I also remember the annual beer festival. One year the couple running the pub fell out and left shortly afterwards. Usually, you could buy a pint for £1 for a few days afterwards as they sold off the remains of the barrels of beer. This year no luck, after a row the taps had been opened and the remaining beer drained onto the lawn.
British Newspaper Archive
Recollections from Thelma Wilkes
From the Archives:-
Samuel Davis, The Feathers, Castlemorton, was summoned for permitting drunkenness on his licensed premises, and also for supplying liquor to a drunken person. Mr. W. W. A. Tree prosecuted, and Mr. Romney appeared for defendant. Mr. Tree reviewed the circumstances, which arose out of the recent conviction of Mr. H. Gossage for being drunk at the Feathers. Mr. Romney contended that defendant had no guilty knowledge of defendant's condition, and was away from home when he was served. This took place at a small window, where was only possible to see his head and shoulders, and it was not till Mr. Gossage went into the room that suspicion was aroused as to his condition. Defendant was sworn, and bore out this statement. He found Mr. Gossage at Welland, and was asked to take him to Upton. He could not, but offered to take him to the Feathers, and let someone then drive him to Upton. He did so, and left him at the Feathers, and went off with Mr. Wilcox business. In reply Mr. Tree, witness said he believed Gossage had been refused drink, but was not sure. He did not consider Mr. Gossage drunk, but he had evidently had drink. In reply to the Bench Supt. Male said that during the nine months the defendant had the house, no complaint had been brought against him, but had had occasion to warn him. A fine of £2 and costs was inflicted. In the second case the Bench consented to the withdrawal of the charge on payment expenses, including solicitor's fee, the total amounting to £5 2s. The Bench considered the little window an objectionable arrangement, and ordered it to be done away with forthwith, characterising as " regular drunkard's trap."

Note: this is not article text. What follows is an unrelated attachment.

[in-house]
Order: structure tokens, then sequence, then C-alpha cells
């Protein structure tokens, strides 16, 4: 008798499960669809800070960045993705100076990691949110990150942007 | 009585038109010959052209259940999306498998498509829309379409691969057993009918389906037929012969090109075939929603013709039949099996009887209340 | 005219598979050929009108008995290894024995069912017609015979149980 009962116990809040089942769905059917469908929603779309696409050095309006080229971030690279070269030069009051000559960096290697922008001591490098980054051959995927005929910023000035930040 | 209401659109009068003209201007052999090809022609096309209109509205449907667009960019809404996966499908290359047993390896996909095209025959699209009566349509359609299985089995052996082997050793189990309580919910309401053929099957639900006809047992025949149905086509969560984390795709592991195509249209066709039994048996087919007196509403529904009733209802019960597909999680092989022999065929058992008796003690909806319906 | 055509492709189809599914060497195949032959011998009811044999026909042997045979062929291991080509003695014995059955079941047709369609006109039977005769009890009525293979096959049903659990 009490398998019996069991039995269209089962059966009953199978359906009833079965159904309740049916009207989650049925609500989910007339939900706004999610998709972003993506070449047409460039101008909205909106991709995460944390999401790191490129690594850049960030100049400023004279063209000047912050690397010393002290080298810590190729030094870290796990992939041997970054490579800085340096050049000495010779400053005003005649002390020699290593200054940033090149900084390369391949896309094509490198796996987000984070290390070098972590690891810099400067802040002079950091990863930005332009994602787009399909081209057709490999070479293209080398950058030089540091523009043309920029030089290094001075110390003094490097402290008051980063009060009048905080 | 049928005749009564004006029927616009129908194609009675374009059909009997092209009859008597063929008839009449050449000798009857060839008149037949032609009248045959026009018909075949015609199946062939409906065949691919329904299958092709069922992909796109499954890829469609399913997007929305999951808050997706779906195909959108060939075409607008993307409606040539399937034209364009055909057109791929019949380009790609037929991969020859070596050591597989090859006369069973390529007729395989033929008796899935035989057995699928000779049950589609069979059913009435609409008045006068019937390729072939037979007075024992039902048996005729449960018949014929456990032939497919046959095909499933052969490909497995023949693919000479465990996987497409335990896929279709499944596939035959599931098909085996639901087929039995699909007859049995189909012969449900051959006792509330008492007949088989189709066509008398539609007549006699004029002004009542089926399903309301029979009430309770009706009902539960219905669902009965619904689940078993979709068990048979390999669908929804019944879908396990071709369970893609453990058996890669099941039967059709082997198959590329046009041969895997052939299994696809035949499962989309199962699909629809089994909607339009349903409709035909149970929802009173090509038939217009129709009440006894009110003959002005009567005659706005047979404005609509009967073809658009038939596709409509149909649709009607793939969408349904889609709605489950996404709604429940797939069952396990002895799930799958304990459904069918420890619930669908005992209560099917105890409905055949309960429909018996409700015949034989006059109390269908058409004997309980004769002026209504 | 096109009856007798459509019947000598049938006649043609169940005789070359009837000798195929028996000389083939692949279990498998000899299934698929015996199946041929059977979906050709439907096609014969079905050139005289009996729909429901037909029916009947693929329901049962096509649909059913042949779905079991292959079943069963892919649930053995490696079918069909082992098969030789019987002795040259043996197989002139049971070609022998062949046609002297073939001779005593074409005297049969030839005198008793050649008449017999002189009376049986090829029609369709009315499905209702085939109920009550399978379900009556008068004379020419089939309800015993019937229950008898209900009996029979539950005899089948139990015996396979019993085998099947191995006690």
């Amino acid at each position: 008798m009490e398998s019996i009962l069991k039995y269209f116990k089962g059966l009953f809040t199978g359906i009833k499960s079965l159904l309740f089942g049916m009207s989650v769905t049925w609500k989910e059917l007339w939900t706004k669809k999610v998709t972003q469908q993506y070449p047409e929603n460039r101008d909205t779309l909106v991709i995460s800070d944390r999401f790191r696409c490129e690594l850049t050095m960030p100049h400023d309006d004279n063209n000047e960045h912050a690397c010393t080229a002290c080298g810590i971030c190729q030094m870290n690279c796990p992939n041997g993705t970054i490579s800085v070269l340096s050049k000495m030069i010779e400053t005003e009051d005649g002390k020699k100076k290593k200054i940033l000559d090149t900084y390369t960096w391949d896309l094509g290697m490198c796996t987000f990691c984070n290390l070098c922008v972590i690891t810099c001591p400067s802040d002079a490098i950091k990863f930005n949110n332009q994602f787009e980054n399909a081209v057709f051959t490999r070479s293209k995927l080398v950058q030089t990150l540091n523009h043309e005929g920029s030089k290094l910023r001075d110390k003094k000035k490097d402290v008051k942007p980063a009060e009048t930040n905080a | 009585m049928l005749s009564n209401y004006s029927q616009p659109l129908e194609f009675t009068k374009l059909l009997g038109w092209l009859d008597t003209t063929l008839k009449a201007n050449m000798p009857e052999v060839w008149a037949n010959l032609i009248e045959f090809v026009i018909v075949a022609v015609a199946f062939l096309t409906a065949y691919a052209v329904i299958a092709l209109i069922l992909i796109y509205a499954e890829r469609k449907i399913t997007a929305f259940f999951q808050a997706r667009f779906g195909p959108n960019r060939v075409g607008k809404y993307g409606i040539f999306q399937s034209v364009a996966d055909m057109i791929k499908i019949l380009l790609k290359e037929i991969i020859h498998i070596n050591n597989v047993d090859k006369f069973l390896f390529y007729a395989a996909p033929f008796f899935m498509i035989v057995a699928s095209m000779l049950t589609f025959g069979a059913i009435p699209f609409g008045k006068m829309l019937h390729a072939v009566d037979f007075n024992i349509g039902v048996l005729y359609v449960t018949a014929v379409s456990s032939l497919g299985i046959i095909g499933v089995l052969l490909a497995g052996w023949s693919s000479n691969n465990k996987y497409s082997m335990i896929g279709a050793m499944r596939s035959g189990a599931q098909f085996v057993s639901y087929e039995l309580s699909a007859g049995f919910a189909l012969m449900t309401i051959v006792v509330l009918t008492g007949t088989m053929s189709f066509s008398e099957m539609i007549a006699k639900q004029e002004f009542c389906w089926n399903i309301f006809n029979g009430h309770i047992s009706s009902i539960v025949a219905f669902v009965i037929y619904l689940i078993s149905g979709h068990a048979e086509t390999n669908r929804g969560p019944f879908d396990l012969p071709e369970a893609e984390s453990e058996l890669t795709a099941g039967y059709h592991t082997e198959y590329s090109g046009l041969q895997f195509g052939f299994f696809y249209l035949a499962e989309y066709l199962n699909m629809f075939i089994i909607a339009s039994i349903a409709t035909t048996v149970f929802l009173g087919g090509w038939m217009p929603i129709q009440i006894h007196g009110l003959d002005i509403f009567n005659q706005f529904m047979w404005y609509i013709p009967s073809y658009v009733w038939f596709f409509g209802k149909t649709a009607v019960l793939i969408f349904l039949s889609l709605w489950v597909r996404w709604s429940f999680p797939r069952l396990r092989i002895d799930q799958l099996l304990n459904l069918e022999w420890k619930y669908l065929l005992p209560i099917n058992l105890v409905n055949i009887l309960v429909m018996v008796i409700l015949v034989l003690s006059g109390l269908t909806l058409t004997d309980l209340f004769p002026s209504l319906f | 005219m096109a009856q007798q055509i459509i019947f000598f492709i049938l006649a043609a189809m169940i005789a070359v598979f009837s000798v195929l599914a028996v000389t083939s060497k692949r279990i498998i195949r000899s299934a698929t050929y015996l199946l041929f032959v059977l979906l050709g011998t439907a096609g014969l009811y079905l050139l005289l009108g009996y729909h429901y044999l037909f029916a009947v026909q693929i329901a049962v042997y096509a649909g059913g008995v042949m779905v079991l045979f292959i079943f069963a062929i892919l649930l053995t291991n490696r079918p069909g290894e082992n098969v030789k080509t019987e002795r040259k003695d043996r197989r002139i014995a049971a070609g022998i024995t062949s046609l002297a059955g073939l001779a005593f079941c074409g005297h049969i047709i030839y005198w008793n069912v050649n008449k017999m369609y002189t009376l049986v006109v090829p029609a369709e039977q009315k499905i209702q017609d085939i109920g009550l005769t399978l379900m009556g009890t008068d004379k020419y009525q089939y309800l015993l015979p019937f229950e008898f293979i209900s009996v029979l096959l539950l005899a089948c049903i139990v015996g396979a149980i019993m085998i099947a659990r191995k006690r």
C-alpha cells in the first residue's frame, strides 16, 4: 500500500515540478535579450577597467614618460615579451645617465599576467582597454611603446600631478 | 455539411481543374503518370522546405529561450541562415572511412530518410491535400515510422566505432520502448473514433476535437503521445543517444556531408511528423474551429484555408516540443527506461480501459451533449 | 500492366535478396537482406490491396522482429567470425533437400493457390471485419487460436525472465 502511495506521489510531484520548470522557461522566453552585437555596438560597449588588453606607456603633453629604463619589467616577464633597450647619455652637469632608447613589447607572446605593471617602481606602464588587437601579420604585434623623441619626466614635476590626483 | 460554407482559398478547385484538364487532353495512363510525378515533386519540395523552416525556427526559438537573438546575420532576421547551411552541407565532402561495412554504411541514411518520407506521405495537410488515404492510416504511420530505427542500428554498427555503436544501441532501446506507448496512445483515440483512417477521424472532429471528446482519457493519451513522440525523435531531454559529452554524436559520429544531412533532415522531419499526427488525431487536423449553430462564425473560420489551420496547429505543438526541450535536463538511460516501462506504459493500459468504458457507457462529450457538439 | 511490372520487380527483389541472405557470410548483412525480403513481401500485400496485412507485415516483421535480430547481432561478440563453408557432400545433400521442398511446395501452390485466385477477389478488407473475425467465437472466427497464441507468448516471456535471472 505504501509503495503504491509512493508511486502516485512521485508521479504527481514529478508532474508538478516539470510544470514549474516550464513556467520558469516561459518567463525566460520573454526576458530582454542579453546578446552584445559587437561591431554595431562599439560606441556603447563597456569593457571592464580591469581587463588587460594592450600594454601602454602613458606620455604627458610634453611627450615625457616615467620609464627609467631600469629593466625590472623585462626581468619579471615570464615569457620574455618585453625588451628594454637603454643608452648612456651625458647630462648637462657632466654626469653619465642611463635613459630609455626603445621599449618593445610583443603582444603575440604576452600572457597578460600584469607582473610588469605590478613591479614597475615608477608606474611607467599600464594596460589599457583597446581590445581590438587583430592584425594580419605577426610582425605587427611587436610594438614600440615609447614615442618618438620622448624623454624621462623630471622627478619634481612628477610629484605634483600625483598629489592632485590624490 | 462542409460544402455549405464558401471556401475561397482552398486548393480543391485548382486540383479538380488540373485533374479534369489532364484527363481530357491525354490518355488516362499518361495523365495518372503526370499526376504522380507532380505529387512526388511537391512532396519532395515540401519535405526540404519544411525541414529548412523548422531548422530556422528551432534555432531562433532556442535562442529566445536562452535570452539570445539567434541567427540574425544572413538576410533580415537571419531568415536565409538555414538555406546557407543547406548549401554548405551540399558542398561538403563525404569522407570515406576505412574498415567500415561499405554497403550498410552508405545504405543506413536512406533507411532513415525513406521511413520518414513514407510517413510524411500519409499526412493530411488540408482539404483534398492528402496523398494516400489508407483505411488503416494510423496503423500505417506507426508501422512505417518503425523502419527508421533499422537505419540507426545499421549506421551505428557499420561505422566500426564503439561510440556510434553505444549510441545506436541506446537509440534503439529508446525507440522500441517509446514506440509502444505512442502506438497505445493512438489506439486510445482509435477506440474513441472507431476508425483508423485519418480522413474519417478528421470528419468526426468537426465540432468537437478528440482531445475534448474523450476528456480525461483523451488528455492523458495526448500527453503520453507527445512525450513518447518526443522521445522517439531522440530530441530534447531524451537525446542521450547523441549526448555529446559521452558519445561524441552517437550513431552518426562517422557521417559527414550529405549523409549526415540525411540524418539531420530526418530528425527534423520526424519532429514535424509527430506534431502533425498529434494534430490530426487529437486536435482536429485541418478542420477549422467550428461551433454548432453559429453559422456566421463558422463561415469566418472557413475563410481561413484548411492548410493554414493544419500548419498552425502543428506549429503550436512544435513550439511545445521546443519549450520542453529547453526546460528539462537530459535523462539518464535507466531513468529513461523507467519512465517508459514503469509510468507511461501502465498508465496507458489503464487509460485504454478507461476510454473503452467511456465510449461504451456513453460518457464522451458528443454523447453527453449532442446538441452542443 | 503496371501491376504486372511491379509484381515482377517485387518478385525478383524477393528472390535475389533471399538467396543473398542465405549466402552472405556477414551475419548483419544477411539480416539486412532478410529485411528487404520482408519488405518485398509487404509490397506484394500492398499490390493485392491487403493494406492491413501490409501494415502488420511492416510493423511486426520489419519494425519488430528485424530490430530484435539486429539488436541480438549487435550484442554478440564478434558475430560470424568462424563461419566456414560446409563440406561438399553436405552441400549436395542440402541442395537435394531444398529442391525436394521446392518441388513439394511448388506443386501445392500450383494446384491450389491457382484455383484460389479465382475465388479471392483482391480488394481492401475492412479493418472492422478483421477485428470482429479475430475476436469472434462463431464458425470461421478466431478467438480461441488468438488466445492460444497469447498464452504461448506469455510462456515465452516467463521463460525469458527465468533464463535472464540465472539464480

Published: Saturday 15 August 1903
Newspaper: Worcestershire Chronicle